This is part of a monthly “Why did I choose education” series in which alumni, students, faculty and staff of NC State College of Education explain why they chose education.
Watching his mother advocate for underserved students in Vernamfield, Jamaica, Lance Gooden ’22EDD developed a passion for increasing the educational success of all learners in education.
Reflecting on his mother’s work, experiences and support he received during his time in high school in Jamaica, then his arrival in the United States and his work in high school programs, Gooden recognized the challenges facing underserved and disadvantaged populations face in the education system. . And he wanted to make a difference.
“I liked it. I think it’s in my blood, âGooden said. âI come from a family of educators – brothers and sisters as well – and I have a rich history of education. My younger brother, who is a phenomenal instructor in Jamaica, teaches physics. Growing up in this environment it was instilled in me and I have always been drawn not only to advanced learners but also to trying to appeal to diverse and large populations to provide additional support when needed.
With the intention of becoming an architect, Gooden enrolled at St. Augustine’s College in Raleigh where he obtained his bachelor’s degree in industrial mathematics. While he was an undergraduate math teacher, he decided he wanted to be a mathematician. But after his experience as a substitute teacher at North Johnston High School, his focus changed.
Having discovered a love for teaching, Gooden landed a full-time position as a side-entry teacher at Clayton High School. He later accepted a position as an adjunct teacher in developmental mathematics at Johnston County Middle College High School, which was held at Johnston Community College.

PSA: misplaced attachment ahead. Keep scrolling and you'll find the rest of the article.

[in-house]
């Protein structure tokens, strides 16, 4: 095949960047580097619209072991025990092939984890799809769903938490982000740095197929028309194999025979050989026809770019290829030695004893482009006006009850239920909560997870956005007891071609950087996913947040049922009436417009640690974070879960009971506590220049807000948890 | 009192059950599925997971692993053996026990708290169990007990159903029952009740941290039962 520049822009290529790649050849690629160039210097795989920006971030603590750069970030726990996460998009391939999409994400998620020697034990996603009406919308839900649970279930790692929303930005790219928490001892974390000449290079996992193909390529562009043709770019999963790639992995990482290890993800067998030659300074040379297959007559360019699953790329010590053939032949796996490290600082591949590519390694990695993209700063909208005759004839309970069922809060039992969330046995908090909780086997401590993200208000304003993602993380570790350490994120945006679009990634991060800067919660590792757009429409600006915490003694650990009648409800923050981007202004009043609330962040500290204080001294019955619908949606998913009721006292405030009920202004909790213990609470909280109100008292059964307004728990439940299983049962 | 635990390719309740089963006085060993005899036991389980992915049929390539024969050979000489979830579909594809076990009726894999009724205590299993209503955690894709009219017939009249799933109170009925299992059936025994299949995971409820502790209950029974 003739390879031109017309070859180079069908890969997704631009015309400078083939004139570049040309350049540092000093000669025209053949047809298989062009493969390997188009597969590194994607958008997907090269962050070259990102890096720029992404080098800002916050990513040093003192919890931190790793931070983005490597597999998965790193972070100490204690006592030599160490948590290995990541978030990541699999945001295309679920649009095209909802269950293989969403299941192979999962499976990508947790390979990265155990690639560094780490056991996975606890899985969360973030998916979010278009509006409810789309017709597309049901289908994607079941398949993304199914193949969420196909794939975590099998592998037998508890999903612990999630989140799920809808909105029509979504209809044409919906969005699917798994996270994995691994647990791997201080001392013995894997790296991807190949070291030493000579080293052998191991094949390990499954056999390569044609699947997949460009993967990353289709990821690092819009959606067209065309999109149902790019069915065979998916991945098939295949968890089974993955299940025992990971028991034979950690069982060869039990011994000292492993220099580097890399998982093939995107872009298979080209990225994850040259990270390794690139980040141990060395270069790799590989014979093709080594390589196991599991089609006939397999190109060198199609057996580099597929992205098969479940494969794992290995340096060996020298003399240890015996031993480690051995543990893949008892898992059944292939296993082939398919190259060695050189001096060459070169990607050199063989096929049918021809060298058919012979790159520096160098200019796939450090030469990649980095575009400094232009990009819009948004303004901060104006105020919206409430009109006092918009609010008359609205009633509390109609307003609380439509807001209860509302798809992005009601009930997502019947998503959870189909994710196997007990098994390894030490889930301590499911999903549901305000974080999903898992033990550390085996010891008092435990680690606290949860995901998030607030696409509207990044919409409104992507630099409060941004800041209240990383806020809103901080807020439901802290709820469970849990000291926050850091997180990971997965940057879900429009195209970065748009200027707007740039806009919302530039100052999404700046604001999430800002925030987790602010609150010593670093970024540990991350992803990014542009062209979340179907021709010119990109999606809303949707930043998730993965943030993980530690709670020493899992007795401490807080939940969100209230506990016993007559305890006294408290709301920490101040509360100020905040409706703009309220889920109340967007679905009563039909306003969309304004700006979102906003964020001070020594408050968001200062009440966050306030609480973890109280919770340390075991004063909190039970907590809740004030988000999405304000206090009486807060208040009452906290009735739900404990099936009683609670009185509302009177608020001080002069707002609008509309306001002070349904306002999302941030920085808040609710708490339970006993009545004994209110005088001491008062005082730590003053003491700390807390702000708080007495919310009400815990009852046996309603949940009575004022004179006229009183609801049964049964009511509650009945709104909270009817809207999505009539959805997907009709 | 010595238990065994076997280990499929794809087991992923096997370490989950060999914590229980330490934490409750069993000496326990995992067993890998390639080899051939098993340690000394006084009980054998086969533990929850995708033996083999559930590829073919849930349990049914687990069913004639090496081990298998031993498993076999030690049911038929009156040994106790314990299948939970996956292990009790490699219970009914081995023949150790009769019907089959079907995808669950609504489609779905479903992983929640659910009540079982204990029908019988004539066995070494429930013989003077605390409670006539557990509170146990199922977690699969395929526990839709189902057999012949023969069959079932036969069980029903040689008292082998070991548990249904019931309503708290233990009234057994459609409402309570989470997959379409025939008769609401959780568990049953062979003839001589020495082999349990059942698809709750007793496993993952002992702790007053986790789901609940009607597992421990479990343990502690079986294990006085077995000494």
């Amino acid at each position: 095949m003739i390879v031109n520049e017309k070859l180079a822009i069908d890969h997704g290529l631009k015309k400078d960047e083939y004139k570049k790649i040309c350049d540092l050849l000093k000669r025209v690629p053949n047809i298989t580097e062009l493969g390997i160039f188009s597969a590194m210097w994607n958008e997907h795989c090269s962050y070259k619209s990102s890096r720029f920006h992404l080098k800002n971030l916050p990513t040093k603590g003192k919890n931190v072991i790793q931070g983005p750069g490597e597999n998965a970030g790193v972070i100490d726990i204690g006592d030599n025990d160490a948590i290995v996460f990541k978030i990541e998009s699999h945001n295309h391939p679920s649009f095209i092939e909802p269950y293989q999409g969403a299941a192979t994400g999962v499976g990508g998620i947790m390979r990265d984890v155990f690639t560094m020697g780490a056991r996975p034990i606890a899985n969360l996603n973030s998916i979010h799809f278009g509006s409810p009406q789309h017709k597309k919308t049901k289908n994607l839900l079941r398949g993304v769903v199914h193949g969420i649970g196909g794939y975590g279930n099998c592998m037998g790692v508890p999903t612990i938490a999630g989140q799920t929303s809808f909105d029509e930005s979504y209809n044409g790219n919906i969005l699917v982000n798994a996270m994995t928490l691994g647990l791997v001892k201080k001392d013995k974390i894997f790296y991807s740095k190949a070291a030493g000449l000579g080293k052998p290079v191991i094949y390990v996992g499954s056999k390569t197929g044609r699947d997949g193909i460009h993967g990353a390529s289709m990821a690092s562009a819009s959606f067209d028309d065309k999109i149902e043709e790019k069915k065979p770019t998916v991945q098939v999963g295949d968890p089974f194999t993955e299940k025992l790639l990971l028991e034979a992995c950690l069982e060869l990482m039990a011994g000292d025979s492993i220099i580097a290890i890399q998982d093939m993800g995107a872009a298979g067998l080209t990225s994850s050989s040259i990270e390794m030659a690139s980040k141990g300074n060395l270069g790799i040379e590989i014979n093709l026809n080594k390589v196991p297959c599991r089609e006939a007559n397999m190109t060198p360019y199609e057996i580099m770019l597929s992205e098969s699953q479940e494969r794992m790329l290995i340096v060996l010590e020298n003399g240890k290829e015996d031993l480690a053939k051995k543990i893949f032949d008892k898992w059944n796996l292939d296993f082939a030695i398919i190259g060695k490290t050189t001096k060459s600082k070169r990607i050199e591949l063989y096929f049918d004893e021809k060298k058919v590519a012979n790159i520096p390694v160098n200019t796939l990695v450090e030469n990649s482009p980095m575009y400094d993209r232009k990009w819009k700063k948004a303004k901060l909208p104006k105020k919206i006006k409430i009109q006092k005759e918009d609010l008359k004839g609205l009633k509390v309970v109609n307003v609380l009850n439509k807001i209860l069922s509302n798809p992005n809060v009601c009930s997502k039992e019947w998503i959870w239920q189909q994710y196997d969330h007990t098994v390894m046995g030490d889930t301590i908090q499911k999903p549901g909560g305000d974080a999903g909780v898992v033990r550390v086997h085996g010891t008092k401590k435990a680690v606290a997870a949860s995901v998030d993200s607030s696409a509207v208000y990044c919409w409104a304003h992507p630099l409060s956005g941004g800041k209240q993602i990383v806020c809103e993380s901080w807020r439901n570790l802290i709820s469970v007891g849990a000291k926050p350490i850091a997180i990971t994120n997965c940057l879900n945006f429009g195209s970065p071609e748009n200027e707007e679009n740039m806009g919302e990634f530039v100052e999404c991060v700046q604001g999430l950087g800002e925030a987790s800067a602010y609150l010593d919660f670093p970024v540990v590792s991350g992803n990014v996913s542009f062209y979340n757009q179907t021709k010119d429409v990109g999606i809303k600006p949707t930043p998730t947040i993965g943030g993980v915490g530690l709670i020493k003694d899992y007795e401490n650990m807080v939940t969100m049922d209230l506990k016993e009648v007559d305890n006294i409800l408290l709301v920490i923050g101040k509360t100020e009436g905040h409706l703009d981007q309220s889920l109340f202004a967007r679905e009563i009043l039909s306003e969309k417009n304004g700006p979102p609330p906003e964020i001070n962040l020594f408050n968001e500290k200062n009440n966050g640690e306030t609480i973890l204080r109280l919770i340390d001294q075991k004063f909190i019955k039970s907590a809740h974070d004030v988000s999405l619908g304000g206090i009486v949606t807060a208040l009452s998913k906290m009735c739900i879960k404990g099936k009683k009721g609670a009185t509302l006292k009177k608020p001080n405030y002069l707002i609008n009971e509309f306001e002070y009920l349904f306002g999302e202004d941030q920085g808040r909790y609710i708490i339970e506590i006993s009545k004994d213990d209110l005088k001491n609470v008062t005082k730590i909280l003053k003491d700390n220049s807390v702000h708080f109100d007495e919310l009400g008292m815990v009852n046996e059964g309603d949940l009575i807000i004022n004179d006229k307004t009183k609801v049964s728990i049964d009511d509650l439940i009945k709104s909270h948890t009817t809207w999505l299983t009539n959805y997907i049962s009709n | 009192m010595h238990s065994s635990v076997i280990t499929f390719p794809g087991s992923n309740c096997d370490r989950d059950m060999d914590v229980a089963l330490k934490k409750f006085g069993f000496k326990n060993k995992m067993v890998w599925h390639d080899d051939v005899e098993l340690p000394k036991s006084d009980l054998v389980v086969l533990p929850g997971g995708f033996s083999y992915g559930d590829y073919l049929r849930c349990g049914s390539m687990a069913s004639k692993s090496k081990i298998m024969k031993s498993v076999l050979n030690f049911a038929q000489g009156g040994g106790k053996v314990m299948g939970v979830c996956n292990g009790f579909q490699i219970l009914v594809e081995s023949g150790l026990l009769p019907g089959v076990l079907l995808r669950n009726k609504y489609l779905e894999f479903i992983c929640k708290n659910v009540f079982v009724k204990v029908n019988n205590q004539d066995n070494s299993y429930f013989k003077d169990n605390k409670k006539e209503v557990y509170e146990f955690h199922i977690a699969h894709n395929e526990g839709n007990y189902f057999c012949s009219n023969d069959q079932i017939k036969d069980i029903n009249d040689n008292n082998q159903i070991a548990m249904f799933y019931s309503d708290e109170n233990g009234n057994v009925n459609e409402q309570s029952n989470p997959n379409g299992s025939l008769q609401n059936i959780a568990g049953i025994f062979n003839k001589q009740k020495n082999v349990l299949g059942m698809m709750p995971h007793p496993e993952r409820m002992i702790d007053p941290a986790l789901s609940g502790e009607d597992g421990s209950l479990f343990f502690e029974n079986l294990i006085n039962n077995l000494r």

Through this experience, he fell in love with community college and eventually landed a teaching position at Johnston Community College before becoming a department chair. While in his administrative role, Gooden enrolled in the NC State College of Education’s PhD in Community College Leadership Program, where he will graduate in 2022.
In January 2021, Gooden joined Durham Technical Community College as Dean of Building, Engineering and Skilled Trades. In this role, he oversees programs in the skilled construction trades and oversees academic transfer pathways for programs such as engineering.
âMy field is one of the many meta majors of the Guided Career Pathways model at Durham Tech. What is unique about my role is that this meta-major allows for transparent pathway plans, from non-credit or continuing education to short-term diplomas and university transfers. In a way, it is a question of drawing these ramps of access for the students towards a career or a transfer towards the universities â, he declared.
When Gooden isn’t helping community college students succeed or studying for his doctorate, you can find him on the football field. He loves football and was a youth football coach until the pandemic interrupted athletics. Besides being on the field, Gooden enjoys watching soccer and track and field. He loves spending time with his wife and two children outdoors, gardening and reading educational literature. But one of his deepest passions is math. Every now and then he picks up the math book and reads it.
Gooden explains why he chose education, what drew him to the community college leadership doctorate program, how education shaped him, and how his college experience touched him as an administrator. community college.
Why I chose education: It is a vocation, because there have been so many trajectories in my life. I was very focused on athletics and did well athletically, but I also taught early in my life, but I never thought I would pursue that for the long haul. I said I was going to be an architect, then I came to St. Augustine for college and said I was going to be a mathematician. It was only after my position as a substitute teacher at North Johnston High School. There was something about this experience; I will never forget these students. It was my algebra class and a small group of calculus students that I had, and it was just the reward to see them pass the EOGs and the AP exam and what that meant to them. I was at graduation and thought, âIt was amazing,â then got a full time job at Clayton High School. But I credit that moment, that experience as a substitute teacher at North Johnston High School.